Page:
Approximately 269 billion emails are sent every day. That works out to be almost 2.4 million every second.
Email is one of our most important tools for getting through the workday. But we all know how easily miscommunications can happen when we can’t rely on body language to tell us what someone is really saying.
When you send an email to arrange a meeting, you need to use the most professional and effective language, without sounding overly formal. This is a delicate balance that many people can get wrong, which can be awkward if you’re arranging a meeting with a potential client or business partner.
Here are some tips for writing the best email to arrange a meeting:
Set Up A Rapport When Writing An Email To Arrange A Meeting
Up to 45% of all emails are considered spam. We’re inundated with it. For this reason, most people are already wary and on the defensive as they read emails from new email addresses.
If you haven’t communicated with someone by email before, and you’d like to set up a meeting, consider setting up a rapport first.
You can do this by avoiding asking for the meeting in your first email. Instead, ask a simple Yes or No question to assess if they’re interested. This first email should only be around two sentences to see if they’d like to talk to you in the future.
We’re all busy, which is why it’s not uncommon for people to agree to a meeting in person and then forget about it until you send an email.
Instead of an “out of the blue” email, introduce some context. Maybe you met them at an event. Perhaps you’re a massive fan. Or maybe you’ve been passed their information by a mutual acquaintance. Mention this information early on in the email.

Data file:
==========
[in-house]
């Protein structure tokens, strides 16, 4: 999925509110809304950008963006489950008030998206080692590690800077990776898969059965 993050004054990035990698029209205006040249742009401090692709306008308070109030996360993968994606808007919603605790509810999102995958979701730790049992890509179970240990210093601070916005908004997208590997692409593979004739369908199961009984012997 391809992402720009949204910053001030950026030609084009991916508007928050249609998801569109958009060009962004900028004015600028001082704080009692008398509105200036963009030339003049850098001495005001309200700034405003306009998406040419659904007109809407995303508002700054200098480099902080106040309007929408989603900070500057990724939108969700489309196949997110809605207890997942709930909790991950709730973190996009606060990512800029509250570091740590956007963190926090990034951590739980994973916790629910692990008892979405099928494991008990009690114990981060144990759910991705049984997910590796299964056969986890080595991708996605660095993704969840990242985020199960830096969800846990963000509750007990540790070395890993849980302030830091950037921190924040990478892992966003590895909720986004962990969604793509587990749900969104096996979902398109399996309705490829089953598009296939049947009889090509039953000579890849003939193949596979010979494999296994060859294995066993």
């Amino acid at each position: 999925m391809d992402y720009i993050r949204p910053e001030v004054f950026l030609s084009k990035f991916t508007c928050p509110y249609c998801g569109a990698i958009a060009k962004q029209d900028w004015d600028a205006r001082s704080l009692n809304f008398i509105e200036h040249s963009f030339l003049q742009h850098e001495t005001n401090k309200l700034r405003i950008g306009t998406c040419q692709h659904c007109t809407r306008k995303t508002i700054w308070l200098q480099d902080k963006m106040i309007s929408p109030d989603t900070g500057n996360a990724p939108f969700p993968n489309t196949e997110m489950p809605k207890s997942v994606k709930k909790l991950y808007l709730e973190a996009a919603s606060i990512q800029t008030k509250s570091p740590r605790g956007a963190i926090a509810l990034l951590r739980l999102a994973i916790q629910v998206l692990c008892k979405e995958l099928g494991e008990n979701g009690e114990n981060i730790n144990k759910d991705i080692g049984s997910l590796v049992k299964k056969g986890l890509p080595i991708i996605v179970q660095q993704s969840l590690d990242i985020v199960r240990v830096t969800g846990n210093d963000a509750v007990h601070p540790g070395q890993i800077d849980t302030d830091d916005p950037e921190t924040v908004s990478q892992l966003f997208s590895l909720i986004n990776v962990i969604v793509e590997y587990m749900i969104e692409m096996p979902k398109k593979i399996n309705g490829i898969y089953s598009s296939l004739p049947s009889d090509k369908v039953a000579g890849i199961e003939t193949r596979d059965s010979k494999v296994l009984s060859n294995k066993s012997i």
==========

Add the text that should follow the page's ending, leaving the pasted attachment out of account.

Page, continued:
Check Your Language
The language you use should be tailored specifically for the type of person you’re emailing. For example, you’d probably use very different language when addressing the CEO of a major corporation compared to the social media guru working for a startup.
With this being said, there are a few important tips to keep in mind regardless of who you’re emailing:
Never assume that someone will automatically understand you. Instead of writing “Can we talk next Monday”, write “Can we talk on Monday the 18th.”
People are busy, and no one wants to spend all day checking and reading work emails.
Your aim should be to cut down on the number of emails that are sent back and forth. Instead of writing “Let’s Skype on Tuesday afternoon”, say “Let’s Skype on Tuesday at 4 pm.”
There are many places where you can use slang. Unfortunately, business emails are not one of them. Never use text speech like “u” or “b4”. And avoid words like “redic” or “totes”.
Before you send your email, run it through a spell and grammar checker. Grammarly is an excellent option and can be installed as an email plugin to pick up any errors or typos.
Keep it Concise
Don’t overwhelm your recipient with excess information. Show that you value their time, and only include information that they need to know right now.
Ready to Email to Arrange a Meeting?
Hopefully, the above tips will make it much easier for you to arrange meetings with clients, business partners, and colleagues.
Remember to show that you value their time, and keep things professional.
What are your top tips for email in the workplace? Leave a comment below or get in touch with your thoughts.